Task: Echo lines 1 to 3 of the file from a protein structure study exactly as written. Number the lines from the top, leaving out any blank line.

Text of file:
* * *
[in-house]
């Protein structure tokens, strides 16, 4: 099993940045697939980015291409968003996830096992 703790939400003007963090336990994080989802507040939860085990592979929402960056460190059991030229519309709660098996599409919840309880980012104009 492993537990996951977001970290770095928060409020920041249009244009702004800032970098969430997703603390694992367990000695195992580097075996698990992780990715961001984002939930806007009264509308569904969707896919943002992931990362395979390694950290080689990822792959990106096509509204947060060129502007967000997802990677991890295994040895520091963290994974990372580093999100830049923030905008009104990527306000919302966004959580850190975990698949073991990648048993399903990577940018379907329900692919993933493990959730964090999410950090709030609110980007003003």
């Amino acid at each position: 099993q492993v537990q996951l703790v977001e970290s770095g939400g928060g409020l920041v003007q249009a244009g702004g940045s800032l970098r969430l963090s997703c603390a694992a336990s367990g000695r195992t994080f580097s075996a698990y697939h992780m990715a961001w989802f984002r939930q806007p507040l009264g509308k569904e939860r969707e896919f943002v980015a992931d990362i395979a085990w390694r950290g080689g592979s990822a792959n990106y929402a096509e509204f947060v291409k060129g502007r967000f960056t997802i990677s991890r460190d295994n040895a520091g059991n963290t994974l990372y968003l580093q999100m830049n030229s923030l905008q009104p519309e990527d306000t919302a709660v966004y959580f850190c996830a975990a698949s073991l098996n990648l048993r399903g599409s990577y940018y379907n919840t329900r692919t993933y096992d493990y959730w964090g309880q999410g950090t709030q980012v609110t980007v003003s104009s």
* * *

[in-house]
């Protein structure tokens, strides 16, 4: 099993940045697939980015291409968003996830096992 703790939400003007963090336990994080989802507040939860085990592979929402960056460190059991030229519309709660098996599409919840309880980012104009 492993537990996951977001970290770095928060409020920041249009244009702004800032970098969430997703603390694992367990000695195992580097075996698990992780990715961001984002939930806007009264509308569904969707896919943002992931990362395979390694950290080689990822792959990106096509509204947060060129502007967000997802990677991890295994040895520091963290994974990372580093999100830049923030905008009104990527306000919302966004959580850190975990698949073991990648048993399903990577940018379907329900692919993933493990959730964090999410950090709030609110980007003003």
């Amino acid at each position: 099993q492993v537990q996951l703790v977001e970290s770095g939400g928060g409020l920041v003007q249009a244009g702004g940045s800032l970098r969430l963090s997703c603390a694992a336990s367990g000695r195992t994080f580097s075996a698990y697939h992780m990715a961001w989802f984002r939930q806007p507040l009264g509308k569904e939860r969707e896919f943002v980015a992931d990362i395979a085990w390694r950290g080689g592979s990822a792959n990106y929402a096509e509204f947060v291409k060129g502007r967000f960056t997802i990677s991890r460190d295994n040895a520091g059991n963290t994974l990372y968003l580093q999100m830049n030229s923030l905008q009104p519309e990527d306000t919302a709660v966004y959580f850190c996830a975990a698949s073991l098996n990648l048993r399903g599409s990577y940018y379907n919840t329900r692919t993933y096992d493990y959730w964090g309880q999410g950090t709030q980012v609110t980007v003003s104009s």